Right off I have to confess that Nicholson Baker is one of my favorite writers, both of fiction and non-fiction. I first encountered his writing when I read the astonishing Human Smoke: The Beginnings of World War II, The End of Civilization. The research that went into the making of that book and how he constructed it amazed me and drew me in. I've given numerous copies of it to friends. Traveling Sprinkler is my favorite novel of his (so far).
So when I heard Baseless was going to be released, I pre-ordered a copy. And I looked forward to its arrival. I wasn't disappointed.
Like Human Smoke, the research here is mind-blowing -- Baker's dedication to getting to the heart of the matter and keeping it all in an order that makes an eminently readable book. That is no easy task -- to take pages upon pages after request after request via the Freedom of Information Act, many of those pages heavily redacted, but still filled with clues or hints that needed to followed, and written in government intelligence and military jargon and distill them into clear, clean, precise prose. Further, Baker makes it both compelling and interesting.
One way he keeps it interesting is by interweaving bits of his daily life into the narrative. Organized chronologically beginning March 9 through May 18, 2019, he presents a daily chronicle of his life as he writes this book (I was disappointed that there was no entry for my May birth date, though). That personalizes this material in a way that makes the information he presents from his research both less and more horrible at the same time.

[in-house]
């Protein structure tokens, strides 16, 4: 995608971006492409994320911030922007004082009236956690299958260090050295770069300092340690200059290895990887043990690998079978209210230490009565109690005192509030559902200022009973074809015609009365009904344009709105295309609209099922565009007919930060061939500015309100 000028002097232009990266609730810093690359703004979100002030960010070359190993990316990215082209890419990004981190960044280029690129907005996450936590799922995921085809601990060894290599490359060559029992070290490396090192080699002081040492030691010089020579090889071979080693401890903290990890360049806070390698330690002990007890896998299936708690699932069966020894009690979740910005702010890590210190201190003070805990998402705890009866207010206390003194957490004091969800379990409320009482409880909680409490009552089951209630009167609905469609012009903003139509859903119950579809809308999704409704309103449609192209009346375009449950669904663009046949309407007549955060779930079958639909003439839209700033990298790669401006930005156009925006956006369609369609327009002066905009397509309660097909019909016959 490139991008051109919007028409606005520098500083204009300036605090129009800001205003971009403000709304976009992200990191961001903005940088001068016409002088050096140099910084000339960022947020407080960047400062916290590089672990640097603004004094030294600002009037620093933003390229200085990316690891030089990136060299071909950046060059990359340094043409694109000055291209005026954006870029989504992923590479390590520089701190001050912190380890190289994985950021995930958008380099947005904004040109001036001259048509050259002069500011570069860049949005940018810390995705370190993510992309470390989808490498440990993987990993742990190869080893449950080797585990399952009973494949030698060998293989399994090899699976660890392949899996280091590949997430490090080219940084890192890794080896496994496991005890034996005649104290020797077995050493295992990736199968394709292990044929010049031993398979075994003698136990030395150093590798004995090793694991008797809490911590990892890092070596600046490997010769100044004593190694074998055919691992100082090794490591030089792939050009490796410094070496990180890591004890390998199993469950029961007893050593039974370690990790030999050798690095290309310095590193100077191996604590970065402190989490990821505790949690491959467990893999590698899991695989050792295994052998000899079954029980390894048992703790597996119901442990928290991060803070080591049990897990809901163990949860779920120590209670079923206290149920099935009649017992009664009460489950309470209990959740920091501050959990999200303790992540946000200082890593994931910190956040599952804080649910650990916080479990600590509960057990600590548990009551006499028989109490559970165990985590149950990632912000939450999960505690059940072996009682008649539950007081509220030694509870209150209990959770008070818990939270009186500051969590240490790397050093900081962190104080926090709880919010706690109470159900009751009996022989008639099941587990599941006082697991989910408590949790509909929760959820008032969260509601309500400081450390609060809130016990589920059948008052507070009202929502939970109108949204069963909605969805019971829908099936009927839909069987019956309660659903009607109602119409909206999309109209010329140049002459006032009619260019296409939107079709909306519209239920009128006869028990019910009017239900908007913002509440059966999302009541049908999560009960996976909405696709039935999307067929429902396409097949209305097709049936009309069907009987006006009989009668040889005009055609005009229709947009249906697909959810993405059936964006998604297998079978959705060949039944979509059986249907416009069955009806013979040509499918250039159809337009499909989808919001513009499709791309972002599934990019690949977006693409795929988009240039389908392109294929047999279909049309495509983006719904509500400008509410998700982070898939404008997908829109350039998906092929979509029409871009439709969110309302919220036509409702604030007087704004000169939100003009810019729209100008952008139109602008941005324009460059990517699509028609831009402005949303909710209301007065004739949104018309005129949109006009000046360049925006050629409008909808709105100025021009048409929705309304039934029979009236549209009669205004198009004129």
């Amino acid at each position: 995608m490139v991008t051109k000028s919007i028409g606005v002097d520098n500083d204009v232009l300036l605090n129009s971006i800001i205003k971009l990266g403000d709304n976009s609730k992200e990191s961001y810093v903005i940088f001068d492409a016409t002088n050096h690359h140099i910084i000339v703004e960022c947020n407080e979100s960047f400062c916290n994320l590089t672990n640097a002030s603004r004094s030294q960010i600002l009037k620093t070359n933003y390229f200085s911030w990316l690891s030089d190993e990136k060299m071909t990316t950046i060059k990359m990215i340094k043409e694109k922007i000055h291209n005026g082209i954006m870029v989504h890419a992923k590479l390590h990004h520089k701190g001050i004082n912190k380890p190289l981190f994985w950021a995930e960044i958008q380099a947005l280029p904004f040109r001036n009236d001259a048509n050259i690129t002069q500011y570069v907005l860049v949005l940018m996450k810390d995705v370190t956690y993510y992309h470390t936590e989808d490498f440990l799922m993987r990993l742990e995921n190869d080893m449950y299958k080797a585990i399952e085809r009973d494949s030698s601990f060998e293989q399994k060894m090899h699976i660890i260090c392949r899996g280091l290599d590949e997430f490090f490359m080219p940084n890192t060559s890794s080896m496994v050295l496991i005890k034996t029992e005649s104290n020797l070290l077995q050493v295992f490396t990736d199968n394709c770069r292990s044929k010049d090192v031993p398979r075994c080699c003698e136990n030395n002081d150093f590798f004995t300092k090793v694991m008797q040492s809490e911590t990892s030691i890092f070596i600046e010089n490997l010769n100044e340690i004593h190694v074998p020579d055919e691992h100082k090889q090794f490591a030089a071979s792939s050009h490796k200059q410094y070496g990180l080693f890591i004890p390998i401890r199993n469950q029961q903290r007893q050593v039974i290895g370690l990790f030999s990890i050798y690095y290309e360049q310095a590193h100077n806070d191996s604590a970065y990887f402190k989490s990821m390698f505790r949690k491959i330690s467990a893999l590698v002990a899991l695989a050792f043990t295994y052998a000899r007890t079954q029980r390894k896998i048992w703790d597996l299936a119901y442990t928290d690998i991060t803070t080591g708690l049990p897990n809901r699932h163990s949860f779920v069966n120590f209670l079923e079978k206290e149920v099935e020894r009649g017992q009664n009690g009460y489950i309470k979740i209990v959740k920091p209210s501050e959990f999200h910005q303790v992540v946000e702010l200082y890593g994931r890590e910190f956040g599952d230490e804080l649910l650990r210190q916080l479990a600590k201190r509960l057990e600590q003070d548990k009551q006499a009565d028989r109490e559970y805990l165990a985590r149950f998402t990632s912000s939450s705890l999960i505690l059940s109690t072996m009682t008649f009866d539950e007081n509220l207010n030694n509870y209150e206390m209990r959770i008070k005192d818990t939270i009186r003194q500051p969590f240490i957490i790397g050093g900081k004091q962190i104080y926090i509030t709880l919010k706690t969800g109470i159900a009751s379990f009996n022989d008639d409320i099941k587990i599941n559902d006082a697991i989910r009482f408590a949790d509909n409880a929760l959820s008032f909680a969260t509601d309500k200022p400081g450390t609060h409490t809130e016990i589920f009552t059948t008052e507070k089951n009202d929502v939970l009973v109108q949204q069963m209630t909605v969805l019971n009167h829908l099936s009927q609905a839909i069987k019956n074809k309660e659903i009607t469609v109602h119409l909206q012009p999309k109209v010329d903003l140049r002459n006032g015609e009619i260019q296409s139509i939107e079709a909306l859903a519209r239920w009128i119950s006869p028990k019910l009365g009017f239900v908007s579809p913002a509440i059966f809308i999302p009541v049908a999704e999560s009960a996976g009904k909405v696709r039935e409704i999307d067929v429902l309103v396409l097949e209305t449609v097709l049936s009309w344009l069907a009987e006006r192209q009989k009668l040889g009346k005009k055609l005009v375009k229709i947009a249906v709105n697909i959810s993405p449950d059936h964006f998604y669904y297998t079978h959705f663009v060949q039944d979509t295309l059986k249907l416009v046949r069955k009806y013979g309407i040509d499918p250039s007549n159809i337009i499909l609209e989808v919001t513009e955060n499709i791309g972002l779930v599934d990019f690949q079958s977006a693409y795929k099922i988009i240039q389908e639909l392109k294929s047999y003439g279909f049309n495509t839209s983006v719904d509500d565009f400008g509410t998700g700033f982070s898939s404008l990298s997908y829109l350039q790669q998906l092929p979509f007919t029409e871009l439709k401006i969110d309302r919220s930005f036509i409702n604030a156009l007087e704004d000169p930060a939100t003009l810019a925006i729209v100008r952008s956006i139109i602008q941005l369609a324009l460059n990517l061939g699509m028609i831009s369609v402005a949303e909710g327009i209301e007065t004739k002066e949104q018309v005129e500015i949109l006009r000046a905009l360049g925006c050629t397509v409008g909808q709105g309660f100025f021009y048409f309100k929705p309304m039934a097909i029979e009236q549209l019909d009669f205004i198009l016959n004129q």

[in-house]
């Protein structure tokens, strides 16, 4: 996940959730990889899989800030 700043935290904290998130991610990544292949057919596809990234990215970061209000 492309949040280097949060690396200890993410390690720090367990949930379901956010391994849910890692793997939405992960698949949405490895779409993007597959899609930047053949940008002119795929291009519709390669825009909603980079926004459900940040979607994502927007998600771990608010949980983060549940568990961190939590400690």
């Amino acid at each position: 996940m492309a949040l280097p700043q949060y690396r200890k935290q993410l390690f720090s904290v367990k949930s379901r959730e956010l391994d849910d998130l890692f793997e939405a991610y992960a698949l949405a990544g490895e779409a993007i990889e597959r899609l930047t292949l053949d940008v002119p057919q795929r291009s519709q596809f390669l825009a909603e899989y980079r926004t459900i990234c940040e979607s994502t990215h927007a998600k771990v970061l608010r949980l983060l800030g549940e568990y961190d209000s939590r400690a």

The title for this work comes from "Project Baseless," a project begun in the early 50s by the Pentagon to develop and achieve deliverability by the US Air Force chemical and biological weapons. As Baker's research reveals, this was not just an idea, but a project where millions of dollars were spent on such weapons and how to deliver them on targets such as Korea, China, the USSR, and more (including in Central America!). Of course, the cost was more than just financial -- there was also a huge animal and human costs. Thousands, if not millions, of mice, rats, cats, dogs, monkeys and more were sacrificed in testing the viability of these weapons. Some humans may have been, too, as wind drift and poor delivery systems scattered spores and the like places they weren't supposed to go. Other humans, notably the scientists and other workers on this project, suffered all sorts of issues -- physical, emotional, and mental. More than a handful committed suicide.
The horror is staggering. Made all the more so by my reading it during the current pandemic. The power of a virus is an amazing, terrifying thing. And to think that my government (supposedly for the people and by the people) secretly developed and deployed such weapons is amazing and terrifying.
And the silliness of the people involved, too, is amazing and terrifying. The list of participants is a who's who of US Cold War warriors. And they play this, at times, as if it's a game. The code names and acronyms remind of my early 60s childhood games with the guys in my neighborhood -- or a Monty Python skit gone terribly wrong. REDSOX and AEROSOL are relatively benign, if silly, but then there's BGFIEND, KMWAAHOOLAND, DYCLAVIER, PLAYDON, and on and on. It would be funny if the destruction of whole countries crops and other food sources, resulting in mass civilian starvation, wasn't the goal.
I usually read Nicholson Baker books fairly quickly. By the end of the week they arrive, I've finished them. Not so with Baseless. The writing was beautiful and eloquent, but the material was not to be rushed through. I needed time to absorb the horror of what I was learning before moving on to even more horror. And I admit, the more read, the more ashamed I was that our country participated in this projects, with support from presidents of both parties. It makes me wonder what else I don't know that my country has done in my name ... and with my money, even.
Father, forgive me.